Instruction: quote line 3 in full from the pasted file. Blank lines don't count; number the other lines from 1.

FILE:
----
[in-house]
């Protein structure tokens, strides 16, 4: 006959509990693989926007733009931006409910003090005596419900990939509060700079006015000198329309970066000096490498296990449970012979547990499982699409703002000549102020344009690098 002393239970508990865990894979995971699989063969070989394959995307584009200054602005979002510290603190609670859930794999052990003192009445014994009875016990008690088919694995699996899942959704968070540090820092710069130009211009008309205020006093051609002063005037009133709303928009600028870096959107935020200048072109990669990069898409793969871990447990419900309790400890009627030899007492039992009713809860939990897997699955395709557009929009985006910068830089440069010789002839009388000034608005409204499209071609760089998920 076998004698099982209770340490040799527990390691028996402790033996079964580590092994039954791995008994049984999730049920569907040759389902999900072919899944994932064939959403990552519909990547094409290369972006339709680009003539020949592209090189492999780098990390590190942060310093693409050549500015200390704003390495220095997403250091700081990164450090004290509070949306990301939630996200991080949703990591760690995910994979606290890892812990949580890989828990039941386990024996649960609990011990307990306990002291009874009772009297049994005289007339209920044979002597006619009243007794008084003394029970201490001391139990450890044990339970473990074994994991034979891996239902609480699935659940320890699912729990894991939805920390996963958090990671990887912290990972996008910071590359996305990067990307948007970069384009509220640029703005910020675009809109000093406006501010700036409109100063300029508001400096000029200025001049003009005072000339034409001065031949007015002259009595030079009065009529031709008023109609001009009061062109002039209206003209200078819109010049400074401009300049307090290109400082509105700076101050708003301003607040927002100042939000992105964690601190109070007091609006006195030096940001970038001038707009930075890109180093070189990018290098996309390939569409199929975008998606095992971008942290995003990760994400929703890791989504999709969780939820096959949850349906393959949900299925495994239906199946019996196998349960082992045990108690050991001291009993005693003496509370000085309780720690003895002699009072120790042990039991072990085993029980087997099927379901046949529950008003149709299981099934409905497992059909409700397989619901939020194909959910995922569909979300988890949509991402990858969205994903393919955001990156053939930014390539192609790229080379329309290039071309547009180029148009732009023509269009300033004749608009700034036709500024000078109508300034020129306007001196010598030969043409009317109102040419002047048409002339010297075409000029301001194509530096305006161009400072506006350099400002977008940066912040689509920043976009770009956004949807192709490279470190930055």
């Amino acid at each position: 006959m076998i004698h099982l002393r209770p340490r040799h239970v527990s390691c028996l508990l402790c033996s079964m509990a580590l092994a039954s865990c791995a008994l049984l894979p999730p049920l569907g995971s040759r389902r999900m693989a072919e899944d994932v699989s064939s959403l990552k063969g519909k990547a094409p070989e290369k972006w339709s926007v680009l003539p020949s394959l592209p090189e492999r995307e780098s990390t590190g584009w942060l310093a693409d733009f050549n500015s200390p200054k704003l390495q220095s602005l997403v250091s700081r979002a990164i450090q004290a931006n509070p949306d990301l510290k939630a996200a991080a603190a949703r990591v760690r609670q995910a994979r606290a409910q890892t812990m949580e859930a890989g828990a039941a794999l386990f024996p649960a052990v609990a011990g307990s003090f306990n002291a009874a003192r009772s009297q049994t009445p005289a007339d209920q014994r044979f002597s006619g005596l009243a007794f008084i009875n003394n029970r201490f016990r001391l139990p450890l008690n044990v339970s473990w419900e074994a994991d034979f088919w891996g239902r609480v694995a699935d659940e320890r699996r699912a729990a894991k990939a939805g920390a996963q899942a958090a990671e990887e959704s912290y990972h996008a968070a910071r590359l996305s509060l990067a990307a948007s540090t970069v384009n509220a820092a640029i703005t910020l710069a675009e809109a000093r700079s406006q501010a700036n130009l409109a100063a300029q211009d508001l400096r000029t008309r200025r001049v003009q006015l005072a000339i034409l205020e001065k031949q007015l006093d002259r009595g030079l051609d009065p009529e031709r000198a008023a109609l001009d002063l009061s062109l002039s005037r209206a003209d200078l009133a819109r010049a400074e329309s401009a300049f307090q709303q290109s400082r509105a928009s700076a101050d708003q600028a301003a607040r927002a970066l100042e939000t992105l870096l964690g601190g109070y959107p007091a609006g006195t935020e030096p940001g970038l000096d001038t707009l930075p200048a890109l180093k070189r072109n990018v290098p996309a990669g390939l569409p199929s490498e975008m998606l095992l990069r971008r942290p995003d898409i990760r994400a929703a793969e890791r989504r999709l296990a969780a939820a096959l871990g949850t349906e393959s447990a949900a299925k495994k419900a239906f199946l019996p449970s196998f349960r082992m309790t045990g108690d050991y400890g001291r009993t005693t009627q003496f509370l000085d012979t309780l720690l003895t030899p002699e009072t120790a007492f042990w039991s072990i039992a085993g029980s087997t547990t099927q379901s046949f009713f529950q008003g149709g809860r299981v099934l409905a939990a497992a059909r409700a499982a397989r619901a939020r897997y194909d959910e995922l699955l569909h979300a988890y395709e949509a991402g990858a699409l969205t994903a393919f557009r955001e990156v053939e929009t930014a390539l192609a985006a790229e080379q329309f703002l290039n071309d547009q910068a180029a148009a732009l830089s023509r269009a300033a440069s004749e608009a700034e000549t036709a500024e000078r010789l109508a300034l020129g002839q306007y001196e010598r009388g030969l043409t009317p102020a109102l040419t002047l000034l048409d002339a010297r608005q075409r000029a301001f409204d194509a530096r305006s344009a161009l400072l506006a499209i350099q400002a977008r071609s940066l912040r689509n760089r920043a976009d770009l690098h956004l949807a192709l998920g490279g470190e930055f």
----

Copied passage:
């Amino acid at each position: 006959m076998i004698h099982l002393r209770p340490r040799h239970v527990s390691c028996l508990l402790c033996s079964m509990a580590l092994a039954s865990c791995a008994l049984l894979p999730p049920l569907g995971s040759r389902r999900m693989a072919e899944d994932v699989s064939s959403l990552k063969g519909k990547a094409p070989e290369k972006w339709s926007v680009l003539p020949s394959l592209p090189e492999r995307e780098s990390t590190g584009w942060l310093a693409d733009f050549n500015s200390p200054k704003l390495q220095s602005l997403v250091s700081r979002a990164i450090q004290a931006n509070p949306d990301l510290k939630a996200a991080a603190a949703r990591v760690r609670q995910a994979r606290a409910q890892t812990m949580e859930a890989g828990a039941a794999l386990f024996p649960a052990v609990a011990g307990s003090f306990n002291a009874a003192r009772s009297q049994t009445p005289a007339d209920q014994r044979f002597s006619g005596l009243a007794f008084i009875n003394n029970r201490f016990r001391l139990p450890l008690n044990v339970s473990w419900e074994a994991d034979f088919w891996g239902r609480v694995a699935d659940e320890r699996r699912a729990a894991k990939a939805g920390a996963q899942a958090a990671e990887e959704s912290y990972h996008a968070a910071r590359l996305s509060l990067a990307a948007s540090t970069v384009n509220a820092a640029i703005t910020l710069a675009e809109a000093r700079s406006q501010a700036n130009l409109a100063a300029q211009d508001l400096r000029t008309r200025r001049v003009q006015l005072a000339i034409l205020e001065k031949q007015l006093d002259r009595g030079l051609d009065p009529e031709r000198a008023a109609l001009d002063l009061s062109l002039s005037r209206a003209d200078l009133a819109r010049a400074e329309s401009a300049f307090q709303q290109s400082r509105a928009s700076a101050d708003q600028a301003a607040r927002a970066l100042e939000t992105l870096l964690g601190g109070y959107p007091a609006g006195t935020e030096p940001g970038l000096d001038t707009l930075p200048a890109l180093k070189r072109n990018v290098p996309a990669g390939l569409p199929s490498e975008m998606l095992l990069r971008r942290p995003d898409i990760r994400a929703a793969e890791r989504r999709l296990a969780a939820a096959l871990g949850t349906e393959s447990a949900a299925k495994k419900a239906f199946l019996p449970s196998f349960r082992m309790t045990g108690d050991y400890g001291r009993t005693t009627q003496f509370l000085d012979t309780l720690l003895t030899p002699e009072t120790a007492f042990w039991s072990i039992a085993g029980s087997t547990t099927q379901s046949f009713f529950q008003g149709g809860r299981v099934l409905a939990a497992a059909r409700a499982a397989r619901a939020r897997y194909d959910e995922l699955l569909h979300a988890y395709e949509a991402g990858a699409l969205t994903a393919f557009r955001e990156v053939e929009t930014a390539l192609a985006a790229e080379q329309f703002l290039n071309d547009q910068a180029a148009a732009l830089s023509r269009a300033a440069s004749e608009a700034e000549t036709a500024e000078r010789l109508a300034l020129g002839q306007y001196e010598r009388g030969l043409t009317p102020a109102l040419t002047l000034l048409d002339a010297r608005q075409r000029a301001f409204d194509a530096r305006s344009a161009l400072l506006a499209i350099q400002a977008r071609s940066l912040r689509n760089r920043a976009d770009l690098h956004l949807a192709l998920g490279g470190e930055f």